Five minutes with chef Nicola Coccia, of Bistro Officina

Five minutes with chef Nicola Coccia, of Bistro Officina

MiNDFOOD sits down exclusively with chef Nicola Coccia, of Bistro Officina to discuss his new book, ‘Farm to Flame’.

By Carla Grossetti

You have cooked your way around Europe and Sydney to Quay, Ormeggio, QT and Biota Dining. How does it feel being the headline act? It’s nice, but to be honest I’m a bit tired. This weekend is the first weekend I have been away with my kids. They haven’t seen me for three years. The restaurant is always busy but since the book came out, we’ve had even more reservations.

How has the book, Farm to Flame – Cooking without Rules in the Bistro Officina Kitchen, been received? We have people coming in and asking if we can cook the recipe on page eight, 10 or 20. I don’t follow recipes in the kitchen and they are using the book as if it’s a menu [laughs]. If they give me notice and it is a group booking of 10 or more, I try and accommodate them.

Your menu is always changing as you say you never cook the same thing twice. Why not? It’s because you look like a machine. When you cook the same thing every time you don’t cook with love. You don’t buy someone the same present every day. It’s the same with food.

Your children are nine, four and one. Are they good eaters? They are very good eaters. They are not fussy. I just leave the food in front of them and they eat what we eat. I cook for them exactly the same as what we eat.

You have received one hat in the Good Food Guide two years running. What is your philosophy around wine, food and service? All my staff are really well trained. They know the regulars and know what they like to order to drink and have it to them soon after they are sitting down. Most of my regular customers know the staff and our customers believe in us. It feels like family.

Why did you settle in the Southern Highlands? I was tired from living in the city. Always I say, I do this job for passion and for love and the passion and love never stayed in the same spot in Sydney. We came for the weekend and we stopped in Bowral and now we’ve been here five or six years. I’m from Naples, which is near to the coast, but the Southern Highlands looks like Puglia, where my father comes from, with hills and farms, so I felt more at home.

How do you want Bistro Officina to be remembered? I would love to think it’s the kind of place where a farmer can come in and sit at the bar with dirt on his hands and order something to eat. I want the farmer to sit beside the person who has gone out and bought a new dress for the occasion. I want it to be real and for people to feel comfortable.

How is the current season of summer celebrated on the menu? I always cook whatever is good at the time. At the moment, the eggplant and friggitello is going really well. What is good on the farm will be on the menu. This week we will have rocket, garlic, rainbow chard, French carrots, beetroot and three types of cucumbers, red and green chicory and these beautiful red onions from the south of Italy.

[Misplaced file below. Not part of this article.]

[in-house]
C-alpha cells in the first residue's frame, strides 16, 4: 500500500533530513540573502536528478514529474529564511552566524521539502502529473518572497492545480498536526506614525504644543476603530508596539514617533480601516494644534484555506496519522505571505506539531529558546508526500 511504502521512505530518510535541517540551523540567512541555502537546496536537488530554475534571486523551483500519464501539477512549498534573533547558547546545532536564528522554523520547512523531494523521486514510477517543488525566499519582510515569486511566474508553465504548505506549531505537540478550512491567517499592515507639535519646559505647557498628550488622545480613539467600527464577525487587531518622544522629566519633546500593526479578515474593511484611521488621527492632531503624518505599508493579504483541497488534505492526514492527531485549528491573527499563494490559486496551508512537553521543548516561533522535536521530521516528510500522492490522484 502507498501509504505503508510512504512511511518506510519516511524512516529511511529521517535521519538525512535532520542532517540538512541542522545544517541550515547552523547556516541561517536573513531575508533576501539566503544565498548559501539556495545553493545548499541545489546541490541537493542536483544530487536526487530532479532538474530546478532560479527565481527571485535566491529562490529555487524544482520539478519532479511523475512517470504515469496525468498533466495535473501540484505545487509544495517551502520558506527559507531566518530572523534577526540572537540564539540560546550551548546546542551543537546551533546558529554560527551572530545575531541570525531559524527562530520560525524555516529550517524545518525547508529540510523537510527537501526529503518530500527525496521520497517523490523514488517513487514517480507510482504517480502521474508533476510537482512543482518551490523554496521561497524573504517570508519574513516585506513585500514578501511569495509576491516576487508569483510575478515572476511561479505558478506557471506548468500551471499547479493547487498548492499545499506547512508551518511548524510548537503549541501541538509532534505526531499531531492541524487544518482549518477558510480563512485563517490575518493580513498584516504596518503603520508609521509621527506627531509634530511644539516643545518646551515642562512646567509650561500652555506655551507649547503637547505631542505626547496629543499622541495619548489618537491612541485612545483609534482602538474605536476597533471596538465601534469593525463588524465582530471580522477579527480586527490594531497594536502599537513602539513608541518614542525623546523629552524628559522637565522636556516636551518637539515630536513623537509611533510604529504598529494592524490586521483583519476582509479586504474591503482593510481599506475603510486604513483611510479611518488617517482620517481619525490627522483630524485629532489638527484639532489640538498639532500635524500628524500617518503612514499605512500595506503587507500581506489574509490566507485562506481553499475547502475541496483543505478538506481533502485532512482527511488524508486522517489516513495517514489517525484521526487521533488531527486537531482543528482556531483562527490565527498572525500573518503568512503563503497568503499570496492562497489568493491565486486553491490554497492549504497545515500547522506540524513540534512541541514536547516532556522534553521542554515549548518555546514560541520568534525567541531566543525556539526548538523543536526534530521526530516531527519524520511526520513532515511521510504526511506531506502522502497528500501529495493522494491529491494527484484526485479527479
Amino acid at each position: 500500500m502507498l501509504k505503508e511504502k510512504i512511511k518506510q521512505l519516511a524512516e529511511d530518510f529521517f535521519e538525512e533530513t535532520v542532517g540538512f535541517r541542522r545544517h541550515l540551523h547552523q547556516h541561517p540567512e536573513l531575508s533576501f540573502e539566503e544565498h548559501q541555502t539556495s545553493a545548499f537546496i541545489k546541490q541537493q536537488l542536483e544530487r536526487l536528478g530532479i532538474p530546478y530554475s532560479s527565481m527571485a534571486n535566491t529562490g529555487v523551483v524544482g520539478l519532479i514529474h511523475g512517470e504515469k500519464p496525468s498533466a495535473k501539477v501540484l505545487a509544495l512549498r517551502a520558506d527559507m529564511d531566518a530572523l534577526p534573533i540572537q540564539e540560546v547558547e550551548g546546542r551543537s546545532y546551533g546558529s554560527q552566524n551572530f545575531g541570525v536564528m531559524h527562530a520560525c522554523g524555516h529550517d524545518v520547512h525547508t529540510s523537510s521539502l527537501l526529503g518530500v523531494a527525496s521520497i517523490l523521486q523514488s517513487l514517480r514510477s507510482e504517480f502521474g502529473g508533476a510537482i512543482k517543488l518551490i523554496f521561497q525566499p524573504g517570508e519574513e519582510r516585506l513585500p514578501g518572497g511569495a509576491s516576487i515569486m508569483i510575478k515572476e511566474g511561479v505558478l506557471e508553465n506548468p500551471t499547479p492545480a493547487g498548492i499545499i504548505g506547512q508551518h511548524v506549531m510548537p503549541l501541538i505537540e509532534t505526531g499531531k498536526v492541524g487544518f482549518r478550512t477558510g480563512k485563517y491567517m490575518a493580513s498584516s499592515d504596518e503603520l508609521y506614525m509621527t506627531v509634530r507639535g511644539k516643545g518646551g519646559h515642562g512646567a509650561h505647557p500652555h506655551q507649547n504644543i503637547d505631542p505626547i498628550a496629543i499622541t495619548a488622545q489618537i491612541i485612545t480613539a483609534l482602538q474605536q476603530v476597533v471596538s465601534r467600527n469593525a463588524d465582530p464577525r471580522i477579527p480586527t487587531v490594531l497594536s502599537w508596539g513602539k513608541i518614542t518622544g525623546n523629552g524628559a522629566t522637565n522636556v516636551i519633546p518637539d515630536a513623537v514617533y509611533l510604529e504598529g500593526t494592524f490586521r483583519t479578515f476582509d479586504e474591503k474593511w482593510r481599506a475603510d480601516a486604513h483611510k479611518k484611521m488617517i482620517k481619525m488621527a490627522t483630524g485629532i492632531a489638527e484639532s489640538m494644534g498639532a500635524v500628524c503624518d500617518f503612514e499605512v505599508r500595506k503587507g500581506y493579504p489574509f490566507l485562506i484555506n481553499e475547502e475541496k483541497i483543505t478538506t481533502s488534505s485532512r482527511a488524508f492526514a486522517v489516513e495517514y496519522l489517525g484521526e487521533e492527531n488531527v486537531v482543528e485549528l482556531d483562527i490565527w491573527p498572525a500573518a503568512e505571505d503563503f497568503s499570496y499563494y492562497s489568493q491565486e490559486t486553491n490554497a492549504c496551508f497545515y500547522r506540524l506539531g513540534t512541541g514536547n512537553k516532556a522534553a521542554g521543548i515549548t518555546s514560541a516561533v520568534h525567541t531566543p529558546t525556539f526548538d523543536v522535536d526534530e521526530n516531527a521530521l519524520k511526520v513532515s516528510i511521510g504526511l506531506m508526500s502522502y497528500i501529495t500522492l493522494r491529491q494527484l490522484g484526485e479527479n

What’s your No. 1 bit of food advice for the readers of Farm to Flame? You don’t need to push the food. Keep it simple. Give me a piece of bread with cheese and I will be the happiest person in the world.  

What Christmas dish from your childhood best evokes this special day? On Christmas Day we have zuppa de nonnas, which is in the book. We also do a whole Redleaf Farm suckling pig roasted over the fire and vegetables followed by lobster, oysters, and a marinated seafood grill.

What’s the most amazing meal you’ve eaten this yearMy dining highlight was pizza at Pizza Bombini on the Central Coast. It’s one of the best pizzas I’ve ever had. The chef is Australian [chef Cameron Cansdell] and it’s a restaurant on the Central Coast, which is a long way from Naples. I went on a Wednesday with my kids and we were so impressed we went back three days in a row. The pizza had a cucumber spritz. We ate it three nights in a row with prosciutto, rocket and buffalo mozzarella.

We’re coming to Bistro Officina. What can’t we leave without trying? The bread and the butter ­­­­–100 per cent. And the veal gnocchi. I can’t ever take it off the menu: my customers would kill me. The tiramisu is also amazing.

There’s a quote in the book: When you cook, you should always be thinking of someone otherwise you’re just preparing a meal. Name three dishes you love to cook and who you think of when you cook them (and why).” Most of the time I’m thinking about my family. It changes all the time. When I cook pasta I think about my wife because when I met her I was cooking pasta at Otto and someone told her it was the best pasta they’d ever had. That’s how we met.

What are the Italian food traditions you want to preserve for your own children? Since the grandparents died, there’s been a bit of a split in the family. Usually, we’d have 14 or 15 people on one table. But it’s been a bit split since my grandmother passed away. This is unfortunate.

What are you most proud of with your Italian heritage? I’m most proud of the love. Love for what I do and respect for others. My grandmother taught me is if you don’t love something, just don’t do it. Never do something just to please someone else.

Guilty food secret? I don’t have one. I think what people might find most surprising is that I’m happy with a cherry tomato and a piece of bread. I like to keep things simple.

Farm to Flame – Cooking without Rules in the Bistro Officina Kitchen. Published by Quicksand Food, RRP $59.95.

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